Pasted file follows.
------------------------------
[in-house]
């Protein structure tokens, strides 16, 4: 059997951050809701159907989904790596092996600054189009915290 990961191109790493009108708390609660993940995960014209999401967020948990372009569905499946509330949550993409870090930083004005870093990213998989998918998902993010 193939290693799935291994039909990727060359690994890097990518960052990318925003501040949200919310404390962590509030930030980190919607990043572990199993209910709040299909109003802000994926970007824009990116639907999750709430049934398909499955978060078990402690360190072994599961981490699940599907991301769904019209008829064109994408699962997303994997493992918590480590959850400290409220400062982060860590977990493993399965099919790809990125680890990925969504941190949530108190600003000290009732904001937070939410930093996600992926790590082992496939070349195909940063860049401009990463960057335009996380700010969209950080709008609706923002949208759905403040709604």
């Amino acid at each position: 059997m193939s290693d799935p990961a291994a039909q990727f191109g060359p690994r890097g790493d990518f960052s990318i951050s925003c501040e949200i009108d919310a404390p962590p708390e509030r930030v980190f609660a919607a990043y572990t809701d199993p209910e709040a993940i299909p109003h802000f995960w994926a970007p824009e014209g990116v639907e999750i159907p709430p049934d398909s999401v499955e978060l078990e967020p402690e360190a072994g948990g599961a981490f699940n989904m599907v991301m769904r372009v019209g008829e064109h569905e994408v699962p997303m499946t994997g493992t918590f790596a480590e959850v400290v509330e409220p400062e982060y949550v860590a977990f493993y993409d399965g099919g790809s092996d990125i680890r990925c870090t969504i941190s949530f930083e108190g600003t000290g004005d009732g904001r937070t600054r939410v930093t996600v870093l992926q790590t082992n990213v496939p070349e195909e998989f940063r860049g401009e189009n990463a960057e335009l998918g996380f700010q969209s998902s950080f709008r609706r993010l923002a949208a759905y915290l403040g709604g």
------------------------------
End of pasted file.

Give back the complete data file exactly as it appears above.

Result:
[in-house]
């Protein structure tokens, strides 16, 4: 059997951050809701159907989904790596092996600054189009915290 990961191109790493009108708390609660993940995960014209999401967020948990372009569905499946509330949550993409870090930083004005870093990213998989998918998902993010 193939290693799935291994039909990727060359690994890097990518960052990318925003501040949200919310404390962590509030930030980190919607990043572990199993209910709040299909109003802000994926970007824009990116639907999750709430049934398909499955978060078990402690360190072994599961981490699940599907991301769904019209008829064109994408699962997303994997493992918590480590959850400290409220400062982060860590977990493993399965099919790809990125680890990925969504941190949530108190600003000290009732904001937070939410930093996600992926790590082992496939070349195909940063860049401009990463960057335009996380700010969209950080709008609706923002949208759905403040709604």
């Amino acid at each position: 059997m193939s290693d799935p990961a291994a039909q990727f191109g060359p690994r890097g790493d990518f960052s990318i951050s925003c501040e949200i009108d919310a404390p962590p708390e509030r930030v980190f609660a919607a990043y572990t809701d199993p209910e709040a993940i299909p109003h802000f995960w994926a970007p824009e014209g990116v639907e999750i159907p709430p049934d398909s999401v499955e978060l078990e967020p402690e360190a072994g948990g599961a981490f699940n989904m599907v991301m769904r372009v019209g008829e064109h569905e994408v699962p997303m499946t994997g493992t918590f790596a480590e959850v400290v509330e409220p400062e982060y949550v860590a977990f493993y993409d399965g099919g790809s092996d990125i680890r990925c870090t969504i941190s949530f930083e108190g600003t000290g004005d009732g904001r937070t600054r939410v930093t996600v870093l992926q790590t082992n990213v496939p070349e195909e998989f940063r860049g401009e189009n990463a960057e335009l998918g996380f700010q969209s998902s950080f709008r609706r993010l923002a949208a759905y915290l403040g709604g």